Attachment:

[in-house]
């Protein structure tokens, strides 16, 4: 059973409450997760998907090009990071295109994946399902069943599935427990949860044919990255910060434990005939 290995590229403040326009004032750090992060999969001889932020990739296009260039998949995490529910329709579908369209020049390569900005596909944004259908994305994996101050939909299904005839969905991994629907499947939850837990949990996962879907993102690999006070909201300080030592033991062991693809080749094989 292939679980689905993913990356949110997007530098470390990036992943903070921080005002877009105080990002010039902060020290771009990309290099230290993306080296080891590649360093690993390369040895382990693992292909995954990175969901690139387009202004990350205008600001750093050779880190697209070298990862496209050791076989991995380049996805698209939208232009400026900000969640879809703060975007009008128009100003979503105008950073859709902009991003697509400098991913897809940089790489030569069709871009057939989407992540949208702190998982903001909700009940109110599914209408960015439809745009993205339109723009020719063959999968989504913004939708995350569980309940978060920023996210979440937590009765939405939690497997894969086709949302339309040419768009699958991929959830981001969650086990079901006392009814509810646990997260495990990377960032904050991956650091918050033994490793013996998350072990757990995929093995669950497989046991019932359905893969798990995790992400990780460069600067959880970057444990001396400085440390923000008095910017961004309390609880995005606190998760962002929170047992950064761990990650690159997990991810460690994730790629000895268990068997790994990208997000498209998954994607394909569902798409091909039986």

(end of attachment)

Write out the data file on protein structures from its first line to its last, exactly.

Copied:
[in-house]
């Protein structure tokens, strides 16, 4: 059973409450997760998907090009990071295109994946399902069943599935427990949860044919990255910060434990005939 290995590229403040326009004032750090992060999969001889932020990739296009260039998949995490529910329709579908369209020049390569900005596909944004259908994305994996101050939909299904005839969905991994629907499947939850837990949990996962879907993102690999006070909201300080030592033991062991693809080749094989 292939679980689905993913990356949110997007530098470390990036992943903070921080005002877009105080990002010039902060020290771009990309290099230290993306080296080891590649360093690993390369040895382990693992292909995954990175969901690139387009202004990350205008600001750093050779880190697209070298990862496209050791076989991995380049996805698209939208232009400026900000969640879809703060975007009008128009100003979503105008950073859709902009991003697509400098991913897809940089790489030569069709871009057939989407992540949208702190998982903001909700009940109110599914209408960015439809745009993205339109723009020719063959999968989504913004939708995350569980309940978060920023996210979440937590009765939405939690497997894969086709949302339309040419768009699958991929959830981001969650086990079901006392009814509810646990997260495990990377960032904050991956650091918050033994490793013996998350072990757990995929093995669950497989046991019932359905893969798990995790992400990780460069600067959880970057444990001396400085440390923000008095910017961004309390609880995005606190998760962002929170047992950064761990990650690159997990991810460690994730790629000895268990068997790994990208997000498209998954994607394909569902798409091909039986």